Clonidine is thought to produce analgesia at presynaptic and postjunctional alpha-2-adrenoceptors in the spinal cord by preventing pain signal transmission to the brain.Following a 10 minute intravenous infusion of 300 mcg clonidine HCl to five male volunteers, plasma clonidine levels showed an initial rapid distribution phase (mean ± SD t=9 ± 2 hours) over 24 hours.
The plasma elimination half-life was determined to be 22 ± 15 hours following sample collection for 24 hours. In cerebral spinal fluid (CSF), peak clonidine levels (418 ± 255 ng/m L) were achieved in 26 ± 11 minutes.
The clonidine CSF elimination half-life was 1.3 ± 0.5 hours when samples were collected for 6 hours.
Clonidine hydrochloride is an imidazoline derivative and exists as a mesomeric compound.
The chemical names are Benzenamine,2,6-dichloro-N-2-imidazolidinylidene monohydrochloride and 2-[(2,6-dichlorophenyl) imino]imidazolidine monohydrochloride.
In humans, clonidine metabolism follows minor pathways with the major metabolite, p-hydroxy-clonidine, being present at less than 10% of the concentration of unchanged drug in urine.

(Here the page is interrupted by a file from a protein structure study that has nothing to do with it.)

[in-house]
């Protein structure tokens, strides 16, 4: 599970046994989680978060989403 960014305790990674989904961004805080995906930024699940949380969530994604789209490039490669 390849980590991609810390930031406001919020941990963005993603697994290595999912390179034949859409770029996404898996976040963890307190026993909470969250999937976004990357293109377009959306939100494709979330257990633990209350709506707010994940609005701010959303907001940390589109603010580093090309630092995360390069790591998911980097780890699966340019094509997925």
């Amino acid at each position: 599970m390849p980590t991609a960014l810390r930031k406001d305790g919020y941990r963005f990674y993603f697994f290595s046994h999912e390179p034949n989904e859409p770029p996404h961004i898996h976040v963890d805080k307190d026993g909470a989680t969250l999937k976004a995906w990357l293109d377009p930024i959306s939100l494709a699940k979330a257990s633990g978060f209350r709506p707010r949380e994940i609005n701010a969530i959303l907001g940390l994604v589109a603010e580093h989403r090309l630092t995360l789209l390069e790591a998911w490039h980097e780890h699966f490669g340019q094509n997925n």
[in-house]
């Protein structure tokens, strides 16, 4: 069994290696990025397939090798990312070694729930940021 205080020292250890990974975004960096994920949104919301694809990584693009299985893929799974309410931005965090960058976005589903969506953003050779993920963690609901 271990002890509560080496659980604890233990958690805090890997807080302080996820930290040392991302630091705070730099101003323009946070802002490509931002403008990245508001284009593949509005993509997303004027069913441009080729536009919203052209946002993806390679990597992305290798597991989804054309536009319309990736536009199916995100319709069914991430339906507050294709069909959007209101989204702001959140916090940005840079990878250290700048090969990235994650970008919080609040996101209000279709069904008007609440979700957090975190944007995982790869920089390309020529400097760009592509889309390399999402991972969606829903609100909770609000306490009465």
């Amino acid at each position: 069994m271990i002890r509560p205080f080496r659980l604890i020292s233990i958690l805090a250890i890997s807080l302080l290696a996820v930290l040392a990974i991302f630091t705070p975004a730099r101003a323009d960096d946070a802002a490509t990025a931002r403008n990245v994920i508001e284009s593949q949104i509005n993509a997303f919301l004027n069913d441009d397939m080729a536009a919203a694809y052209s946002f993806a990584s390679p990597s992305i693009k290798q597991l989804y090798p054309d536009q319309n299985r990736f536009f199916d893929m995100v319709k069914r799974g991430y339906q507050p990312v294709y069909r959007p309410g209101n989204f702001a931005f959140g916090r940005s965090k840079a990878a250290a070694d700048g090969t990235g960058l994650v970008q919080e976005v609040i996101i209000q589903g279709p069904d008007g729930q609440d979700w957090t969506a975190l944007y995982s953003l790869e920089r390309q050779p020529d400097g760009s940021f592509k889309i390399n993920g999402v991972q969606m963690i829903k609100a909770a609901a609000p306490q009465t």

The pharmacokinetics of epidurally administered clonidine has not been studied in the pediatric population or in patients with renal or hepatic disease.
The binding of clonidine to plasma protein is primarily to albumin and varies between 20 and 40%.
Epidurally administered clonidine readily partitions into plasma via the epidural veins and attains systemic concentrations (0.5 to 2.0 ng/m L) that are associated with a hypotensive effect mediated by the central nervous system.
In a double-blind, randomized study of cancer patients with severe intractable pain below the C4 dermatome not controlled by morphine, 38 patients were randomized to an epidural infusion of clonidine hydrochloride plus epidural morphine, whereas 47 subjects received epidural placebo plus epidural morphine.